Read The Tsar's Dwarf (Hawthorne Books)

Read The Tsar's Dwarf (Hawthorne Books)
"A curious and wonderful work of great human value by a Danish master." Sebastian Barry, Man Booker finalist (Click on the picture to go to the book's Amazon page)

Thursday, November 5, 2015

Presenting My Novel 'The Egyptian Heart' - Magical Realism for the Spiritually Inclined (And It Doesn't Hurt If You Have a Sense of Humor)

After five years of hard work, my novel Det egyptiske hjerte (The Egyptian Heart) finally came out in Denmark in late October. Man, it's been a long journey. Since 2009 I've been writing on two novels at the same time going back between Danish and English, tearing the hair out of my skull every morning. Also, I went on research trips to Luxor, Egypt and my favorite city in the world, Venezia, Venice, Venedig (take your pick). I even got diarrhea but there's no limit to what a writer will do for his reader.

Det egyptiske hjerte is written in this strange tongue called Danish.  It's a sweeping, often humorous and love-affirming novel about reincarnation, eternal love and the stories we tell to make sense of our existence. It's an accessible and lively book for those who love history, spirituality, and thought-provoking storytelling about the inner connectedness of our relationships.

There are three storylines in the novel that intertwine: One in 12th century Italy about the Venetian Doge, Pietro Polano  (1130-1148) and one in contemporary Copenhagen with Zia, a historian who is writing a thesis about an Egyptian explorer, Frederik Norden. Zia and Pietro Polani are both emotional, impulsive, and zany characters who have had experiences with sexual abuse, mysticism, and fire. None of them is comfortable with dogmatic systems but have a strange fascination with Egypt and the Pyramids. Is Zia an incarnation of Pietro?  And is Frederik Norden Zia's guardian angel on her voyage into her past and herself?  The reader will have fun following the clues.

A lot of foreign publishers showed interest in The Egyptian Heart at the Frankfurt book fair so hopefully it'll be sold to a lot of countries within the next few months. If you're a publisher you can get a two-chapter translation in English by Mark Kline by mailing People's Press Foreign Rights Manager, Louise Langhoff Koch at


A few days ago I got a review to die for in Denmark's most important paper, Politiken. "I'm totally hooked," senior editor Bjørn Bredal writes. "The Egyptian Heart is one of the most charming, humorous, and clever books I've read in a long time. Peter H. Fogtdal isn't just knowledgeable, he's witty, has bite, and leaves the Dan Browns of the world in the dust." (I'd rather leave Jonathan Franzen in the dust but okay, I can live with that compliment)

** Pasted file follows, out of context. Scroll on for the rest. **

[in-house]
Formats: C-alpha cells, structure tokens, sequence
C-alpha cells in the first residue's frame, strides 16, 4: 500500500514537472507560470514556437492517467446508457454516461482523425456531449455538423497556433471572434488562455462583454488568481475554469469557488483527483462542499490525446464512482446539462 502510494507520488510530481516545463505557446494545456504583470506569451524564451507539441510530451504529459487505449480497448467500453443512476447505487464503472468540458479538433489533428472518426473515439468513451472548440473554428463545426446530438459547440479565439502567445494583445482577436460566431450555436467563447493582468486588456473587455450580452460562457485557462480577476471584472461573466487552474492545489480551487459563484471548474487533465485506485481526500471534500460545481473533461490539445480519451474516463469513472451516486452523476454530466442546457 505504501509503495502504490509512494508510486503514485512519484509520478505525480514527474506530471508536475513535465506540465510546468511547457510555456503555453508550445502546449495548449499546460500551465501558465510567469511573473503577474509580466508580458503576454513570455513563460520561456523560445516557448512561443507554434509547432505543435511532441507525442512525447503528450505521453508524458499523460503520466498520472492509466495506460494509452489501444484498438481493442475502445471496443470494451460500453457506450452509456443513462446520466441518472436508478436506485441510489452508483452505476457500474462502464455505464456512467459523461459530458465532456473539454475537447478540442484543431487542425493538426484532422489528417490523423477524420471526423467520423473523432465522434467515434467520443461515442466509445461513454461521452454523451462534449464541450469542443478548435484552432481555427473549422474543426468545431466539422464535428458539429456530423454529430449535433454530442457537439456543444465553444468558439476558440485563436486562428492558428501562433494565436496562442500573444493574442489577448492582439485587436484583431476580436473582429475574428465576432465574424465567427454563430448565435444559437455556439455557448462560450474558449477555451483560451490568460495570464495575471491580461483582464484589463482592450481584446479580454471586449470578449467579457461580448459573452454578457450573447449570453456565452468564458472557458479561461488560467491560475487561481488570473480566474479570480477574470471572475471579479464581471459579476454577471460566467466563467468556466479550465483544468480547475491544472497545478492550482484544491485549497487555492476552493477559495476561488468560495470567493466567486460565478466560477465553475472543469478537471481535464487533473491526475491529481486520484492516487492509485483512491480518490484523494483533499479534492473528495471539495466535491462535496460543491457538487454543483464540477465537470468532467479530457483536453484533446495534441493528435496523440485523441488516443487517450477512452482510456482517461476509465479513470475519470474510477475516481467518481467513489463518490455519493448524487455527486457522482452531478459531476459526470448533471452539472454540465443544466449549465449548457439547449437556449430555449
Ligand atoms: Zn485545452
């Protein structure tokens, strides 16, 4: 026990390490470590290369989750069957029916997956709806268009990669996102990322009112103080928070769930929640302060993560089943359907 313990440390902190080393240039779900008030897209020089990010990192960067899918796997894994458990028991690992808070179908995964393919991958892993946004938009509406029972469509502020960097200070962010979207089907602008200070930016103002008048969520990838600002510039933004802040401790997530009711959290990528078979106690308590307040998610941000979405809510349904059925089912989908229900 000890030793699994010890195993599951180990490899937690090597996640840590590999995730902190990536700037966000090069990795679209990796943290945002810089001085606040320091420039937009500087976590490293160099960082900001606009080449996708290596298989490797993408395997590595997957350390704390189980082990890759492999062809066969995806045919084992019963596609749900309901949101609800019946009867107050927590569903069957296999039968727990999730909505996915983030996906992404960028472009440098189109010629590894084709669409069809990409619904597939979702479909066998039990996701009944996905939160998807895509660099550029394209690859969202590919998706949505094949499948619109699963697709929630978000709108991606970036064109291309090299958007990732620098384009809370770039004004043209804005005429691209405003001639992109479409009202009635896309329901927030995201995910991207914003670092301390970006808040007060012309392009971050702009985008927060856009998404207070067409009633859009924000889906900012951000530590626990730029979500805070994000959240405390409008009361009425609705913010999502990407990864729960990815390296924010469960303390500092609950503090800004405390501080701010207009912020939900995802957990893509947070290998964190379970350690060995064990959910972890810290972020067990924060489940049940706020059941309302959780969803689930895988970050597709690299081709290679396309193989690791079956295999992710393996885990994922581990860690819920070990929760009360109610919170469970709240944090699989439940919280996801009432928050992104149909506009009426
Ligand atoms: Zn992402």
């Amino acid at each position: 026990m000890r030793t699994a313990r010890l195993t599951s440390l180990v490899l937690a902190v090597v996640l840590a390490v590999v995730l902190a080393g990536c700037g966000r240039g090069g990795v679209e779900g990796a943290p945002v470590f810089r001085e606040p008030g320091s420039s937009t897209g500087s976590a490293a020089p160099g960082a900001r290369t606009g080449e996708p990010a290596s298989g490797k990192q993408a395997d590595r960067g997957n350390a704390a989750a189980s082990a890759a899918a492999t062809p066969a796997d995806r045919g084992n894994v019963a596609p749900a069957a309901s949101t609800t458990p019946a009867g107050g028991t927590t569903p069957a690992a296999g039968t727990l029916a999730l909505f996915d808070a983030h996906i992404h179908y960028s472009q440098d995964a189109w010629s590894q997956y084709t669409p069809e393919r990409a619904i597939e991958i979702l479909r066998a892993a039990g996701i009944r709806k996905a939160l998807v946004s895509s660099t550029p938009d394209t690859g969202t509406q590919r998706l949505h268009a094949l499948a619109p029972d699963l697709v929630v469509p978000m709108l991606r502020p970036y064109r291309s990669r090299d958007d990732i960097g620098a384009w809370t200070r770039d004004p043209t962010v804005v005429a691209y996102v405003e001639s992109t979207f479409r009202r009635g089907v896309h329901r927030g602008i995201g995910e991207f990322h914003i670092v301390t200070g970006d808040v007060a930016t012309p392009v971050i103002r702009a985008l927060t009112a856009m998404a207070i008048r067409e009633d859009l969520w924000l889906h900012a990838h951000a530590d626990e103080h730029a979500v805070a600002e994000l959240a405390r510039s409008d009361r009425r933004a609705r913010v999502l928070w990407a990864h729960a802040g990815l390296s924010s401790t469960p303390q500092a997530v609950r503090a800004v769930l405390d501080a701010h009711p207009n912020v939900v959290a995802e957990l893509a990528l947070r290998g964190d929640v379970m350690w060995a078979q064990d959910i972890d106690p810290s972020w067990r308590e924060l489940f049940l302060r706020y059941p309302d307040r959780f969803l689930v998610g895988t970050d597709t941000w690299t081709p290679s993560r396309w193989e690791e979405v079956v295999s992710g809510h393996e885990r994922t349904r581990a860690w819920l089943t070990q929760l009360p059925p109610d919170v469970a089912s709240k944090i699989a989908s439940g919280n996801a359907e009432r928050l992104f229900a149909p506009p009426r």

Here is a great quote in Danish about the quality of my prose: "Man sejler igennem det hele, lystigt vuggende i Fogtdals sproglige gondol, som ikke giver en eneste mislyd i lagunen. Han kan skrive, kan han, og han har noget på hjerte om det store, det små og det onde i historien – verdens og romanens."  ("You cruise through the novel, gently bopping in Fogtdal's linguistic gondola ... He can write, can he and he has something important to say about the big and small issues and cruelty through the ages.")

For some reason the review isn't online at yet but should be soon. Not that I'm complaining about much right now ...

Signing books at Politiken boghandel November 4. I'll be at the Copenhagen Book Fair, BogForum Sunday November 8 at 1.30 PM and at Tranquebar boghandel, Borgergade 14 in Copenhagen, November 26 at 7 PM.  Cover, 50 DKK.


Thursday, April 23, 2015

The Three Days With Sam Shepard That Changed My Writing Life

It happened on a hot day in the beginning of the Eighties.

Everybody was sitting at a long table waiting for the Master. And it wasn't just young students like me. It was professional actors and writers from Hollywood who were going to work on His play at the Padua Hills Playwriting Workshop outside L.A.

Sam Shepard entered. He was tall and shy and threw himself into a chair. He wasn't much known as an actor back then but as a poet and playwright who'd just won the Pulitzer Prize for Buried Child. Everybody was ready to write down His words of wisdom, so we all could become instant artists and win the Pulitzer ourselves one day.